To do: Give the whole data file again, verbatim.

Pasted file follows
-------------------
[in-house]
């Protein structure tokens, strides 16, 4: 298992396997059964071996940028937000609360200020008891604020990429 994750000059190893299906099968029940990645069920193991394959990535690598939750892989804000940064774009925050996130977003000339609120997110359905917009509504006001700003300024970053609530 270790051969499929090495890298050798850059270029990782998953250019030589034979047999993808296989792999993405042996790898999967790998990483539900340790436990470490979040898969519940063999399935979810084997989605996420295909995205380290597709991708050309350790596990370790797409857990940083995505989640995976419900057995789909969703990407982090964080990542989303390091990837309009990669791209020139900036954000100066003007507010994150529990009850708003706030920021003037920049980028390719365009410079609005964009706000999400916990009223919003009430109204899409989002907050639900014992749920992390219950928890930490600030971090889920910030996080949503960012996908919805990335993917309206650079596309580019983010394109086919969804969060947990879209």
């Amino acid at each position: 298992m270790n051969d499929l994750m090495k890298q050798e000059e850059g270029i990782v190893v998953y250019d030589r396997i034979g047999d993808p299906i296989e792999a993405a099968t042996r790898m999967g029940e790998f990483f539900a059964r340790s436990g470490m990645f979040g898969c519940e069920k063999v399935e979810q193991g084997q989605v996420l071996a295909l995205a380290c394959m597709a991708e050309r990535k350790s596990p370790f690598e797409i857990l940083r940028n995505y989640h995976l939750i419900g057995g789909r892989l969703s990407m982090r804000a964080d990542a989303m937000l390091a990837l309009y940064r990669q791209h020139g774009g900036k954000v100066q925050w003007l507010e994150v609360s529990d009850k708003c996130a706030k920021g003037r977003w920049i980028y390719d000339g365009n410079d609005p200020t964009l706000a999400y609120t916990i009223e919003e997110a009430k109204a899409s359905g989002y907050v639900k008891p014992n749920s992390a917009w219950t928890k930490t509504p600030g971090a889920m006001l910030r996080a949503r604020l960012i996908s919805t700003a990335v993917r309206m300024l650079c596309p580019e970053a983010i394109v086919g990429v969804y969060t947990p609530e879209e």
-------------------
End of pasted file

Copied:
[in-house]
């Protein structure tokens, strides 16, 4: 298992396997059964071996940028937000609360200020008891604020990429 994750000059190893299906099968029940990645069920193991394959990535690598939750892989804000940064774009925050996130977003000339609120997110359905917009509504006001700003300024970053609530 270790051969499929090495890298050798850059270029990782998953250019030589034979047999993808296989792999993405042996790898999967790998990483539900340790436990470490979040898969519940063999399935979810084997989605996420295909995205380290597709991708050309350790596990370790797409857990940083995505989640995976419900057995789909969703990407982090964080990542989303390091990837309009990669791209020139900036954000100066003007507010994150529990009850708003706030920021003037920049980028390719365009410079609005964009706000999400916990009223919003009430109204899409989002907050639900014992749920992390219950928890930490600030971090889920910030996080949503960012996908919805990335993917309206650079596309580019983010394109086919969804969060947990879209």
């Amino acid at each position: 298992m270790n051969d499929l994750m090495k890298q050798e000059e850059g270029i990782v190893v998953y250019d030589r396997i034979g047999d993808p299906i296989e792999a993405a099968t042996r790898m999967g029940e790998f990483f539900a059964r340790s436990g470490m990645f979040g898969c519940e069920k063999v399935e979810q193991g084997q989605v996420l071996a295909l995205a380290c394959m597709a991708e050309r990535k350790s596990p370790f690598e797409i857990l940083r940028n995505y989640h995976l939750i419900g057995g789909r892989l969703s990407m982090r804000a964080d990542a989303m937000l390091a990837l309009y940064r990669q791209h020139g774009g900036k954000v100066q925050w003007l507010e994150v609360s529990d009850k708003c996130a706030k920021g003037r977003w920049i980028y390719d000339g365009n410079d609005p200020t964009l706000a999400y609120t916990i009223e919003e997110a009430k109204a899409s359905g989002y907050v639900k008891p014992n749920s992390a917009w219950t928890k930490t509504p600030g971090a889920m006001l910030r996080a949503r604020l960012i996908s919805t700003a990335v993917r309206m300024l650079c596309p580019e970053a983010i394109v086919g990429v969804y969060t947990p609530e879209e």